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The KMOS spectrograph.[1]
Horizontal Solar Spectrograph at the Czech Astronomical Institute in Ondřejov, Czech Republic

A spectrograph is an instrument that separates light into a frequency spectrum and records the signal using a camera.[2] There are several kinds of machines referred to as spectrographs, depending on the precise nature of the waves. The term was first used in July, 1876 by Dr. Henry Draper when he invented the earliest version of this device, and which he used to take several photographs of the spectrum of Vega. This earliest version of the spectrograph was cumbersome to use and difficult to manage.[3]

One way to define a spectrograph is as a device that separates light by its wavelength and records this data.[4] A spectrograph typically has a multi-channel detector system or imaging system that detects the spectrum of light.[4]

Stellar and solar spectrograph[edit]

The first spectrographs used photographic paper as the detector. The star spectral classification and discovery of the main sequence, Hubble's law and the Hubble sequence were all made with spectrographs that used photographic paper. The plant pigment phytochrome was discovered using a spectrograph that used living plants as the detector. More recent spectrographs use electronic detectors, such as CCDs which can be used for both visible and UV light. The exact choice of detector depends on the wavelengths of light to be recorded.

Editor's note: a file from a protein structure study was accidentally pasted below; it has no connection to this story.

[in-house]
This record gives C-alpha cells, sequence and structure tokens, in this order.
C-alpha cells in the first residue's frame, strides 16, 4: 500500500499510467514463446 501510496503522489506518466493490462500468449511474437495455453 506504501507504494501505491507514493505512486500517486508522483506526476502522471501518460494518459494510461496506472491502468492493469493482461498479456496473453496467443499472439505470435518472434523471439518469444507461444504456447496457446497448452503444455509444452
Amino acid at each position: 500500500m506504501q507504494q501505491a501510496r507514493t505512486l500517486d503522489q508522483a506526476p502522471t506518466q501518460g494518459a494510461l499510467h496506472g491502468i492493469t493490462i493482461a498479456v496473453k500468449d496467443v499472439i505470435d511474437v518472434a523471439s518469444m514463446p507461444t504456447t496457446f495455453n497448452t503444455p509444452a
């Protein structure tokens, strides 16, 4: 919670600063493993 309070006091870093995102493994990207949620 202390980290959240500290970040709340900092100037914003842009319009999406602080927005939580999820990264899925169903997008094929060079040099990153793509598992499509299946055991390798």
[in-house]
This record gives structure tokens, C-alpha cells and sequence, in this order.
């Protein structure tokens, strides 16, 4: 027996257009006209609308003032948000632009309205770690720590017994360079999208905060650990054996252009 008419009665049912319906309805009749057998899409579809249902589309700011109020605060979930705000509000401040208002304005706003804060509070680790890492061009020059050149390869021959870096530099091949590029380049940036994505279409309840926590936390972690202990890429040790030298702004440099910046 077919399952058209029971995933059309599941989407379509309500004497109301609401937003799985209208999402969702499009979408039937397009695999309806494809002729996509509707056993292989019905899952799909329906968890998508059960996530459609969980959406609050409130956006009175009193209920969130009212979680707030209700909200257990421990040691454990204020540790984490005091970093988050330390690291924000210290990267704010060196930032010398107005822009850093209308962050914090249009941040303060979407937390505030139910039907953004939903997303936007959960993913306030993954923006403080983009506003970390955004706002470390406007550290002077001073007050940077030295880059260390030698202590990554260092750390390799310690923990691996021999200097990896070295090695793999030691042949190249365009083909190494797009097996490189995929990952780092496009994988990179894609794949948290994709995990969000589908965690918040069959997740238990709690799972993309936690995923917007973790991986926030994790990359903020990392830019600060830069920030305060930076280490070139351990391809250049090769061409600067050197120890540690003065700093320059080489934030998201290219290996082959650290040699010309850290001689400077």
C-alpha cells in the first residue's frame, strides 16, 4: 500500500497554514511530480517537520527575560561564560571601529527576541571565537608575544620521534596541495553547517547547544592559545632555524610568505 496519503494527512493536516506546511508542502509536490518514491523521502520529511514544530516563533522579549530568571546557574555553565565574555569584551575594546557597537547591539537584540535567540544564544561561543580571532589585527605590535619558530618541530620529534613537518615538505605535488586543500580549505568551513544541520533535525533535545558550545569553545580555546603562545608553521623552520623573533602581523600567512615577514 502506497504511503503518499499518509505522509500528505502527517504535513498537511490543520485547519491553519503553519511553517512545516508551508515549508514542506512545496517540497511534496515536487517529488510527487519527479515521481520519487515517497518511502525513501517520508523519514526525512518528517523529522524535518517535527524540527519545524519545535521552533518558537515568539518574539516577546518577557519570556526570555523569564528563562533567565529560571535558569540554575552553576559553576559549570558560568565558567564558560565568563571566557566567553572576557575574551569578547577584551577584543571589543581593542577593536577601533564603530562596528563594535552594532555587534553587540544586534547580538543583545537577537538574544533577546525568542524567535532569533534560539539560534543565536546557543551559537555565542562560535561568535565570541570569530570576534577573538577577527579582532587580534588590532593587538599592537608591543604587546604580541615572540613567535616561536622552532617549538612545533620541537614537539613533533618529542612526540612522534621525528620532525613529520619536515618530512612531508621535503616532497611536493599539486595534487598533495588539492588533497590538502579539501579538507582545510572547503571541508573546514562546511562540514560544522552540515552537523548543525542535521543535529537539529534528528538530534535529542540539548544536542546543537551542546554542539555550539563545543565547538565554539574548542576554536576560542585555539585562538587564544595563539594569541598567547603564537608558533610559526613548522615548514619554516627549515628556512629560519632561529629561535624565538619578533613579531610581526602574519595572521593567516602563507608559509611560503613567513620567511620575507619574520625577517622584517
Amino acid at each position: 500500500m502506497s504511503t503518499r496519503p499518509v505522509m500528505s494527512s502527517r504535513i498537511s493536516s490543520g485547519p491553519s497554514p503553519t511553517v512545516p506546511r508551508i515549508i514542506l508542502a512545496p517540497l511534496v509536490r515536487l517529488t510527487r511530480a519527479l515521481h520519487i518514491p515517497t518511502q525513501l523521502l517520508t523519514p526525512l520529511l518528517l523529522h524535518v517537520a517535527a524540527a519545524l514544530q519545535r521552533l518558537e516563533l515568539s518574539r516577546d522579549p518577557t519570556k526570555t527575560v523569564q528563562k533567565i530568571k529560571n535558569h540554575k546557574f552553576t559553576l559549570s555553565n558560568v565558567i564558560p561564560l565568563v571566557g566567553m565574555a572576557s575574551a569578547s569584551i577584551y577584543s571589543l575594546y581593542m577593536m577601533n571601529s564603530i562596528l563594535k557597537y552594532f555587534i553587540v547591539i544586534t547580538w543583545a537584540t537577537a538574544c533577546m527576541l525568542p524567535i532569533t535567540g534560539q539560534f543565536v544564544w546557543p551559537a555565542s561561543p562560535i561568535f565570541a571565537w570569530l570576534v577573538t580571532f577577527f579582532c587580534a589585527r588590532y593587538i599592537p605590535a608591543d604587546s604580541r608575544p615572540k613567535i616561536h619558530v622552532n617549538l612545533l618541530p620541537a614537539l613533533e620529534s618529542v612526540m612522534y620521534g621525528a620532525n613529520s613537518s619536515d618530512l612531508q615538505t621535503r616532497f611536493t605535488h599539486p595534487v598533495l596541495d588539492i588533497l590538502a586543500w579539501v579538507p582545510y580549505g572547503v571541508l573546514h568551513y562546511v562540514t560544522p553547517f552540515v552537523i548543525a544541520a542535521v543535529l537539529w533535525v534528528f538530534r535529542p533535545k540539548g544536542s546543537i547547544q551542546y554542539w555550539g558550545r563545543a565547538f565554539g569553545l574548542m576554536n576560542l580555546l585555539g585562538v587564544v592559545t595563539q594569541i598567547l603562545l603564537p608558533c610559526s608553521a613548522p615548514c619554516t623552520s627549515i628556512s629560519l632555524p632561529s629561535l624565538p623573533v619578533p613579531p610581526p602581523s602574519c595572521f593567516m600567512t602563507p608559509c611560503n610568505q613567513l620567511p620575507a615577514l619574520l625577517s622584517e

The forthcoming James Webb Space Telescope will contain both a near-infrared spectrograph (NIRSpec) and a mid-infrared spectrometer (MIRI).

Echelle spectrograph[edit]

An echelle spectrograph uses two diffraction gratings, rotated 90 degrees with respect to each other and placed close to one another. Therefore, an entrance point and not a slit is used and a 2d CCD-chip records the spectrum. Usually one would guess to retrieve a spectrum on the diagonal, but when both gratings have a wide spacing and one is blazed so that only the first order is visible and the other is blazed that a lot of higher orders are visible, one gets a very fine spectrum nicely folded onto a small common CCD-chip. The small chip also means that the collimating optics need not to be optimized for coma or astigmatism, but the spherical aberration can be set to zero.

See also[edit]


  1. ^ "Powerful New VLT Instrument Arrives in Chile". ESO Announcement. Retrieved 11 October 2012. 
  2. ^ A. D. McNaught and A. Wilkinson, ed. (1997). "Spectrograph". IUPAC Compendium of Chemical Terminology - the Gold Book (2nd ed.). Oxford: Blackwell Scientific Publications. ISBN 0-9678550-9-8. doi:10.1351/goldbook. 
  3. ^ George Barker, Memoir of Henry Draper, 1837-1882 (PDF), p. 103 
  4. ^ a b Spectrometer, Spectroscope, and SpectrographExcerpt from Field Guide to Spectroscopy

Further reading[edit]

  • James, John (2007), Spectrograph Design Fundamentals (Cambridge University Press) ISBN 0-521-86463-1

External links[edit]